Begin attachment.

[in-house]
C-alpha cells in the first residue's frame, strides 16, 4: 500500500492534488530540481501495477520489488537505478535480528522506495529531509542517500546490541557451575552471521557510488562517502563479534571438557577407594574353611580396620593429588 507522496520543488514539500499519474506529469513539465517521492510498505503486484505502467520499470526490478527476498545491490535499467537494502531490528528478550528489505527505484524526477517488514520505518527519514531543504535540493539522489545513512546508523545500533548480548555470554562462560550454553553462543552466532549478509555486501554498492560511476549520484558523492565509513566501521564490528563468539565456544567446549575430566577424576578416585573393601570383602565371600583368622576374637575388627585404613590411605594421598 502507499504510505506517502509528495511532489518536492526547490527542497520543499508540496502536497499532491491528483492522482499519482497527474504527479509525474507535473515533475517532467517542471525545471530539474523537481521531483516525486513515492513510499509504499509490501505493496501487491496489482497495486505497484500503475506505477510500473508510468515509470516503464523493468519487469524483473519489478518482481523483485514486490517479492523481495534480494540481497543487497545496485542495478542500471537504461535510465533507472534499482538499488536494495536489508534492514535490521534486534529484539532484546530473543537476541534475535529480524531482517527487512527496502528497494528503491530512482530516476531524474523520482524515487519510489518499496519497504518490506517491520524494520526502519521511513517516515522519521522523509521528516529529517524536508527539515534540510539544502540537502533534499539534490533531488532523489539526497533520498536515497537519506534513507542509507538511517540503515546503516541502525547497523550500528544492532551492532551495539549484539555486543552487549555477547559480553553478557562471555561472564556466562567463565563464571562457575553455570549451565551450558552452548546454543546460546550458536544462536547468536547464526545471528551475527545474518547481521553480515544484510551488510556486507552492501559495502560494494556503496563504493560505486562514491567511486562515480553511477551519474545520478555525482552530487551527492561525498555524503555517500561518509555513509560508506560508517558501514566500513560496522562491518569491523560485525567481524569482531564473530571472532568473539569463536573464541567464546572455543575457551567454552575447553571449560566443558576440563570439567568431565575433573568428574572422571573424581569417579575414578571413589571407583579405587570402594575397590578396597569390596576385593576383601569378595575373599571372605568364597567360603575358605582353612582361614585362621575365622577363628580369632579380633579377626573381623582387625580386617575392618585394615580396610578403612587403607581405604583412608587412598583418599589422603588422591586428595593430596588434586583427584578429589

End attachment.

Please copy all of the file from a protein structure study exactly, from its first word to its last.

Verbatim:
[in-house]
C-alpha cells in the first residue's frame, strides 16, 4: 500500500492534488530540481501495477520489488537505478535480528522506495529531509542517500546490541557451575552471521557510488562517502563479534571438557577407594574353611580396620593429588 507522496520543488514539500499519474506529469513539465517521492510498505503486484505502467520499470526490478527476498545491490535499467537494502531490528528478550528489505527505484524526477517488514520505518527519514531543504535540493539522489545513512546508523545500533548480548555470554562462560550454553553462543552466532549478509555486501554498492560511476549520484558523492565509513566501521564490528563468539565456544567446549575430566577424576578416585573393601570383602565371600583368622576374637575388627585404613590411605594421598 502507499504510505506517502509528495511532489518536492526547490527542497520543499508540496502536497499532491491528483492522482499519482497527474504527479509525474507535473515533475517532467517542471525545471530539474523537481521531483516525486513515492513510499509504499509490501505493496501487491496489482497495486505497484500503475506505477510500473508510468515509470516503464523493468519487469524483473519489478518482481523483485514486490517479492523481495534480494540481497543487497545496485542495478542500471537504461535510465533507472534499482538499488536494495536489508534492514535490521534486534529484539532484546530473543537476541534475535529480524531482517527487512527496502528497494528503491530512482530516476531524474523520482524515487519510489518499496519497504518490506517491520524494520526502519521511513517516515522519521522523509521528516529529517524536508527539515534540510539544502540537502533534499539534490533531488532523489539526497533520498536515497537519506534513507542509507538511517540503515546503516541502525547497523550500528544492532551492532551495539549484539555486543552487549555477547559480553553478557562471555561472564556466562567463565563464571562457575553455570549451565551450558552452548546454543546460546550458536544462536547468536547464526545471528551475527545474518547481521553480515544484510551488510556486507552492501559495502560494494556503496563504493560505486562514491567511486562515480553511477551519474545520478555525482552530487551527492561525498555524503555517500561518509555513509560508506560508517558501514566500513560496522562491518569491523560485525567481524569482531564473530571472532568473539569463536573464541567464546572455543575457551567454552575447553571449560566443558576440563570439567568431565575433573568428574572422571573424581569417579575414578571413589571407583579405587570402594575397590578396597569390596576385593576383601569378595575373599571372605568364597567360603575358605582353612582361614585362621575365622577363628580369632579380633579377626573381623582387625580386617575392618585394615580396610578403612587403607581405604583412608587412598583418599589422603588422591586428595593430596588434586583427584578429589